develop and nothing went wrong. Prior to our getting the car, it had been driven
from New York to California for our use.
Rover on winding and hilly roads really comes under the heading of fun. The
performance and excellent road adhesion allowing high cornering speeds with
great confidence. As stated before, the Rover is a very forgiving car. The
radial ply tires provide really good adhesion and the car must really be tossed
into a corner to get out of shape. The Rover has a claimed top speed of 106 mph
and, while we did not reach this figure, at speeds over 90, it feels 100 per
Brakes and safety
The big 10.75
in. disc brakes on all four wheels provide stopping power adequate for cars much
larger and heavier than the 3500 S. The Rover remains one of the best stopping
cars produced by the automotive industry to date. A couple of years ago, ROAD
TEST ran the Rover in a braking test against a high-powered American car. After
ten stops from high speed with both cars, the Rover stopped 44 car lengths
shorter than the domestic car. The brakes are safeguarded by two complete
braking systems. During our brake tests we found no fade, even after 10 stops
from 60 mph. The high reading was 30ft. per sec.2 This is equivalent
to a stopping distance of 129 feet. The system is equipped with a proportioning
valve which limits premature rear wheel lockup. Many cars have this device, but
weight distribution, tire configuration, and suspension characteristics are also
most important to achieve maximum braking effort. The Rover combines all these
elements to provide dramatic braking capabilities. The weight distribution of 51
percent front, 49 percent rear is excellent. The radial ply tires, of course,
offer good adhesion. The independent suspension assures maximum surface contact.
The brakes on the Rover are over-engineered to provide braking in keeping with
the performance capabilities. Rover, over the years, has provided safety
standards much more rigid than currently required.
Comfort and convenience
about the car is designed to produce the best possible combination of
convenience and comfort.
A really well
thought out dashboard with no less than seven instruments gives the driver
necessary information. There is some difficulty, however, in viewing the
outermost gauges lamp, water temp and fuel level. These are slightly blocked by
the leather-bound steering wheel. The most conspicuous gauges are the two large
dials comprising speedometer and tachometer. The speedometer has the speeds
marked in both mph as well as kph. This makes for a rather busy looking
speedometer and some will feel that miles per hour alone would suffice for cars
destined for the United States. The speedo also incorporates a resettable
odometer, a feature becoming increasingly rare on American cars. The reset knob
is well placed and the unit may be quickly reset to zero with the car moving or
still. The lettering on all dials is white on black, to use the most sensible
combination for maximum visibility. At night a rheostat controls instrument
lighting from dim to bright. All controls, lights, windshield wipers, radio etc.
are laid out for maximum convenience and the driver soon learns by the shape of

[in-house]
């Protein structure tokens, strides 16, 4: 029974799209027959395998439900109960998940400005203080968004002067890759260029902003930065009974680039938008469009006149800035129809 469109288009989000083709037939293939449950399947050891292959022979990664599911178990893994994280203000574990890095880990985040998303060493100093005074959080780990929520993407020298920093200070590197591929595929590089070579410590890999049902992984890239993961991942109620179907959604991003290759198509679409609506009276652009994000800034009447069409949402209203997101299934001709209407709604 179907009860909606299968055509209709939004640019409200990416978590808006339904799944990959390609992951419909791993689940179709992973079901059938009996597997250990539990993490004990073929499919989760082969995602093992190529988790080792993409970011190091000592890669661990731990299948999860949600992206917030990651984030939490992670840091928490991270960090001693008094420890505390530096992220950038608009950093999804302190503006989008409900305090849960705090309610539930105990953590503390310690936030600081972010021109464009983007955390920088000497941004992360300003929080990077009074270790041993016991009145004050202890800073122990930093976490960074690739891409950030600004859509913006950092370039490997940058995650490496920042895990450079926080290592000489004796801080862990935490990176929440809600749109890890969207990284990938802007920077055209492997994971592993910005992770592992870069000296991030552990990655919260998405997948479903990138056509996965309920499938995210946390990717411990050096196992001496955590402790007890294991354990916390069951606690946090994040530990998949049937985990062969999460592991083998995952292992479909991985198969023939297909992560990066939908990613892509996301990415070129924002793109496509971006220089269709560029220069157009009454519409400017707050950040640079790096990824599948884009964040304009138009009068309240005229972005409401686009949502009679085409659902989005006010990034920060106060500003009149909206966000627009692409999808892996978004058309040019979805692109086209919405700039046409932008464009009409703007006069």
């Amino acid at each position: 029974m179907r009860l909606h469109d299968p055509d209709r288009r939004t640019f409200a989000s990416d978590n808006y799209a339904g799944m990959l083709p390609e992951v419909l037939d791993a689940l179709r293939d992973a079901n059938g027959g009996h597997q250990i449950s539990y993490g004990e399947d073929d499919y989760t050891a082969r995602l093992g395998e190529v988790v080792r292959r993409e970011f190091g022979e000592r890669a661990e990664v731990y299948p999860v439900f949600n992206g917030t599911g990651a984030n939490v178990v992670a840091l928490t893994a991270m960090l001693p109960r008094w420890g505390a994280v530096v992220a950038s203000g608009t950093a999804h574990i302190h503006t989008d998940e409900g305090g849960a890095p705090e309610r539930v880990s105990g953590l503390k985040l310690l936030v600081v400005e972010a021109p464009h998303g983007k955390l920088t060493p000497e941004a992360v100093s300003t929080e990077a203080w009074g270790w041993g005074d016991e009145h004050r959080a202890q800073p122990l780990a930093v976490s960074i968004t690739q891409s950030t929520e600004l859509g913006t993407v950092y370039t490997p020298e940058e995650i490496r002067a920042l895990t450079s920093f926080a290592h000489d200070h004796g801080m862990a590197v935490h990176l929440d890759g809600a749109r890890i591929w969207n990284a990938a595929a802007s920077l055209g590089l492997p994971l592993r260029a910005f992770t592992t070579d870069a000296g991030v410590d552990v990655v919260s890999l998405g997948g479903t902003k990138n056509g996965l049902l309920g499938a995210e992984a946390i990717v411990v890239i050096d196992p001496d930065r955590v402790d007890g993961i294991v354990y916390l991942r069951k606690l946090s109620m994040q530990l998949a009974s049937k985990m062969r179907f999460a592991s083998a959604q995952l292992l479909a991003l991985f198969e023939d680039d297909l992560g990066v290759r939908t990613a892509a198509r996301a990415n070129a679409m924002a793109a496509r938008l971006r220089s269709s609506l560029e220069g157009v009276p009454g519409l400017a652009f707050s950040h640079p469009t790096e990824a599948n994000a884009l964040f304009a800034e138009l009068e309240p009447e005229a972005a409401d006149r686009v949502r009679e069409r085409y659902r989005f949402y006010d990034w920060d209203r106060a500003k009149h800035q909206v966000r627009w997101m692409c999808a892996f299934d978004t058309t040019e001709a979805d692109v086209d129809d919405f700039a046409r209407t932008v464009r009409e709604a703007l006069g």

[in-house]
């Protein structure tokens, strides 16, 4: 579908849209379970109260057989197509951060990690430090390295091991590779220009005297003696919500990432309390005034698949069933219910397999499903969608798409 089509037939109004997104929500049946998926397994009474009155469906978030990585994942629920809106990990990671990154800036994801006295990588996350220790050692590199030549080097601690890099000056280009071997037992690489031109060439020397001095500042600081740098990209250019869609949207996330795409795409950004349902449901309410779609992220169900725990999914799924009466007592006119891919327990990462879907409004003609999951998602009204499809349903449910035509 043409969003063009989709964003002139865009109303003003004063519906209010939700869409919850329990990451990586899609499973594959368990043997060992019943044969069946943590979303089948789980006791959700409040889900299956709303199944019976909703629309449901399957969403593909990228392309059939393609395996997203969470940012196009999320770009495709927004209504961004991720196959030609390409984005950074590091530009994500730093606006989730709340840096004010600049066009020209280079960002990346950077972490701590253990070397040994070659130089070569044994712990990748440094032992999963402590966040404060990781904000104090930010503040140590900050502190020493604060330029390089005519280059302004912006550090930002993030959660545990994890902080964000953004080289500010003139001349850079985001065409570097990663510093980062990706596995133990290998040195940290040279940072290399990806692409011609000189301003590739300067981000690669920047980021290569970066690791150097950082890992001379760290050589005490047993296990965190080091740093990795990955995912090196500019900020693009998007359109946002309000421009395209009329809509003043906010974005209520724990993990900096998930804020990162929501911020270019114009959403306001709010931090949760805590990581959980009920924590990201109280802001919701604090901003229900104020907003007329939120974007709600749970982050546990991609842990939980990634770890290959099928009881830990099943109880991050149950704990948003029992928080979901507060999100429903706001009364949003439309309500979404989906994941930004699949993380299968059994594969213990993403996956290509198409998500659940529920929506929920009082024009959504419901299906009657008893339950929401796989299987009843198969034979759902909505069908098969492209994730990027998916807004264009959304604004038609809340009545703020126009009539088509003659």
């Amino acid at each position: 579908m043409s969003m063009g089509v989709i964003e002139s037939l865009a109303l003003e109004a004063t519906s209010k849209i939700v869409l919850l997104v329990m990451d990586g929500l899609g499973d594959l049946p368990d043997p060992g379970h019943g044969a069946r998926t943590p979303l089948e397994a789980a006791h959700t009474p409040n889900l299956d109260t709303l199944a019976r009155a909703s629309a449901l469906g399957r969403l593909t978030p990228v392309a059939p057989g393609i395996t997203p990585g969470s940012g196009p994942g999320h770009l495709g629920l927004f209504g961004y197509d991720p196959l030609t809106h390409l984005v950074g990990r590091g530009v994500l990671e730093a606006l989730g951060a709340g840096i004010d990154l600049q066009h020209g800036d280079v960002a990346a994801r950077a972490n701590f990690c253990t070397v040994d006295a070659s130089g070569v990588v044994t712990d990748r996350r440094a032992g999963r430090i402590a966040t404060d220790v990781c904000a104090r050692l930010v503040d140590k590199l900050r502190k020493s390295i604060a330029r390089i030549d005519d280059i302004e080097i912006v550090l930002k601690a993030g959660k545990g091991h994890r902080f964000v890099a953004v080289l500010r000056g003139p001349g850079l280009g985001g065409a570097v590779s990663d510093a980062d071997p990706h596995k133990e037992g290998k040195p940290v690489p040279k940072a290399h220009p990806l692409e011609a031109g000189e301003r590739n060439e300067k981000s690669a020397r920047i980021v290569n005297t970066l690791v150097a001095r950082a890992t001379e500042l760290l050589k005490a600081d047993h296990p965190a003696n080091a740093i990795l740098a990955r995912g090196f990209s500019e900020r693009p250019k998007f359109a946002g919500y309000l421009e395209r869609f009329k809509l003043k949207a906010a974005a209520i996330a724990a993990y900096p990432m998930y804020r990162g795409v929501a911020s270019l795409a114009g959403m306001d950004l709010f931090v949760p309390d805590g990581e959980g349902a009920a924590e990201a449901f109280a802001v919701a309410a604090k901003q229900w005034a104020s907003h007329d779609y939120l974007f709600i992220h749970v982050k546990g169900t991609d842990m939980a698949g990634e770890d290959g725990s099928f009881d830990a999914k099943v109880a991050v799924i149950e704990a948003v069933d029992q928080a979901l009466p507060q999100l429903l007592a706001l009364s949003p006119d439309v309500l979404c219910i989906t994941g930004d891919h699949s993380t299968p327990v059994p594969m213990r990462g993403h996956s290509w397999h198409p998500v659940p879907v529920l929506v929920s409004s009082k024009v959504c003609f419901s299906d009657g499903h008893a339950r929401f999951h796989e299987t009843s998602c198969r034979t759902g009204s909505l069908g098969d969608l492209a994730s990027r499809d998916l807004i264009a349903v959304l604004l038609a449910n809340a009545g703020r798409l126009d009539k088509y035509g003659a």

the knob what its function is. This makes for easy use without having to look
away from the road.
wheel is adjustable to provide an angle to suit most any individual. This, too,
may be easily adjusted while the car is in motion. The windshield wipers are
among the best we have ever encountered, with a multiple speed adjustment to
suit any weather condition. The highest speed setting for the wiper produces the
fastest wiper action we have yet seen on any car, and we look forward to trying
them in a heavy rain, but California in August is not likely to accommodate. The
wipers may also be set to operate intermittently and in this mode the blades
make a sweep, park, and then in a few seconds make another sweep. We found this
to be most useful in conditions of light mist when steady use was not necessary.
Even the sequence is adjustable by a small knob which varies the degree of
delay. The windshield washers are also effective and powerful being operated by
a Lucas electric driven water pump.
remain as before and consist of two fully adjustable buckets. The back and forth
motion is adjustable to a fine degree over a considerable distance. With the
front seats in the farthest rear position the rear passengers are severely
restricted to leg and knee room, but by the same token, in this position even a
tall driver can barely reach the wheel and pedals. The angle of the back rests
are infinitely adjustable by a quick set and lock mechanism. Both the reach and
angle are by large levers for maximum convenience. There are no glove boxes on
the Rover; instead, large bins for both driver and passenger hinge down for
access. These provide a large storage area and are designed to offer maximum
knee protection in case of a crash. Rear seating is adequate for two but
somewhat tight for three persons. The Rover 3500 S is really designed to
transport four people and luggage in utmost comfort and five only when necessity
The wait for
the Rover 3500 S has been a long one. We received a number of reports from
friends and colleagues who were able to drive the car in England and Europe and
the reviews were glowing. We are delighted that our wait for the Rover V8 is
nearly all previous complaints have been solved, there still will remain those
who will find fault because the 3500 S doesn´t get off the line like a 426 Hemi
Charger. The flow-through ventilation needs re-routing to get the piping away
from the engine. The steering wheel slightly obstructs the driver´s view of the
instrument panel. There´s no air conditioning. We´re nit picking. The Rover 3500
S is a really fine automobile and it was well worth the wait.
ROAD TEST / USA